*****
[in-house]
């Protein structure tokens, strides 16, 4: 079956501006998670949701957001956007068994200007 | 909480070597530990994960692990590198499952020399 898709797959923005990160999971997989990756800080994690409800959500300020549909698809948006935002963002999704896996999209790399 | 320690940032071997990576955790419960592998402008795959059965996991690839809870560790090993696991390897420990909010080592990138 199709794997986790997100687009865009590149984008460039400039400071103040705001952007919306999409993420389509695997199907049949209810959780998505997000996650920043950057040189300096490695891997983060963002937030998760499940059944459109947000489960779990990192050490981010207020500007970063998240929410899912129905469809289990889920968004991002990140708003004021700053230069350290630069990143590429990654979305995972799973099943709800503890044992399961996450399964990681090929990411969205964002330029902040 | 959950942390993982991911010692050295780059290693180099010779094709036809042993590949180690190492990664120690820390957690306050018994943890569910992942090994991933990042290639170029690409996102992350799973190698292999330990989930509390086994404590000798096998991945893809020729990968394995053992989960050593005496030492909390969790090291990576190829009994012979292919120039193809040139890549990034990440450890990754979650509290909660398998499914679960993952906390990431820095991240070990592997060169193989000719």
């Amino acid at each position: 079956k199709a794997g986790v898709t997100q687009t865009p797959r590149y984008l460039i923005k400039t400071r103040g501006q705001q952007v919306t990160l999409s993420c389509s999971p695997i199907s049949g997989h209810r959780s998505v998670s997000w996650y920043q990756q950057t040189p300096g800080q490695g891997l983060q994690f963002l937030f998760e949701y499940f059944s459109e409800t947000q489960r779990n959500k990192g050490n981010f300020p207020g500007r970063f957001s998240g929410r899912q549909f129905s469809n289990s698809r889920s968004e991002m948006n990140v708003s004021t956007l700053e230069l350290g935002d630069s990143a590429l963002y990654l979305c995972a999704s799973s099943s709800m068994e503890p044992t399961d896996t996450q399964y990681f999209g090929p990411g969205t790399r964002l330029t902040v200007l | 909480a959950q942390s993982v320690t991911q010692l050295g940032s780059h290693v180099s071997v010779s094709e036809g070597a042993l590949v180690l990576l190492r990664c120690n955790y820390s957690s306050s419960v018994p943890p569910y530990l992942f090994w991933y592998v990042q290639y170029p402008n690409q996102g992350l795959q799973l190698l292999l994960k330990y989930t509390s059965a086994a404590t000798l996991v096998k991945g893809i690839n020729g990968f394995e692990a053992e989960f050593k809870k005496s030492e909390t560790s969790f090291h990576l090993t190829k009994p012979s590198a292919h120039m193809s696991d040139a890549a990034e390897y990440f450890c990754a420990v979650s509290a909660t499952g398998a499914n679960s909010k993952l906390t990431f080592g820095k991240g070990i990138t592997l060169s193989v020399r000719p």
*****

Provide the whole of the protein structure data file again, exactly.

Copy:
[in-house]
């Protein structure tokens, strides 16, 4: 079956501006998670949701957001956007068994200007 | 909480070597530990994960692990590198499952020399 898709797959923005990160999971997989990756800080994690409800959500300020549909698809948006935002963002999704896996999209790399 | 320690940032071997990576955790419960592998402008795959059965996991690839809870560790090993696991390897420990909010080592990138 199709794997986790997100687009865009590149984008460039400039400071103040705001952007919306999409993420389509695997199907049949209810959780998505997000996650920043950057040189300096490695891997983060963002937030998760499940059944459109947000489960779990990192050490981010207020500007970063998240929410899912129905469809289990889920968004991002990140708003004021700053230069350290630069990143590429990654979305995972799973099943709800503890044992399961996450399964990681090929990411969205964002330029902040 | 959950942390993982991911010692050295780059290693180099010779094709036809042993590949180690190492990664120690820390957690306050018994943890569910992942090994991933990042290639170029690409996102992350799973190698292999330990989930509390086994404590000798096998991945893809020729990968394995053992989960050593005496030492909390969790090291990576190829009994012979292919120039193809040139890549990034990440450890990754979650509290909660398998499914679960993952906390990431820095991240070990592997060169193989000719």
């Amino acid at each position: 079956k199709a794997g986790v898709t997100q687009t865009p797959r590149y984008l460039i923005k400039t400071r103040g501006q705001q952007v919306t990160l999409s993420c389509s999971p695997i199907s049949g997989h209810r959780s998505v998670s997000w996650y920043q990756q950057t040189p300096g800080q490695g891997l983060q994690f963002l937030f998760e949701y499940f059944s459109e409800t947000q489960r779990n959500k990192g050490n981010f300020p207020g500007r970063f957001s998240g929410r899912q549909f129905s469809n289990s698809r889920s968004e991002m948006n990140v708003s004021t956007l700053e230069l350290g935002d630069s990143a590429l963002y990654l979305c995972a999704s799973s099943s709800m068994e503890p044992t399961d896996t996450q399964y990681f999209g090929p990411g969205t790399r964002l330029t902040v200007l | 909480a959950q942390s993982v320690t991911q010692l050295g940032s780059h290693v180099s071997v010779s094709e036809g070597a042993l590949v180690l990576l190492r990664c120690n955790y820390s957690s306050s419960v018994p943890p569910y530990l992942f090994w991933y592998v990042q290639y170029p402008n690409q996102g992350l795959q799973l190698l292999l994960k330990y989930t509390s059965a086994a404590t000798l996991v096998k991945g893809i690839n020729g990968f394995e692990a053992e989960f050593k809870k005496s030492e909390t560790s969790f090291h990576l090993t190829k009994p012979s590198a292919h120039m193809s696991d040139a890549a990034e390897y990440f450890c990754a420990v979650s509290a909660t499952g398998a499914n679960s909010k993952l906390t990431f080592g820095k991240g070990i990138t592997l060169s193989v020399r000719p």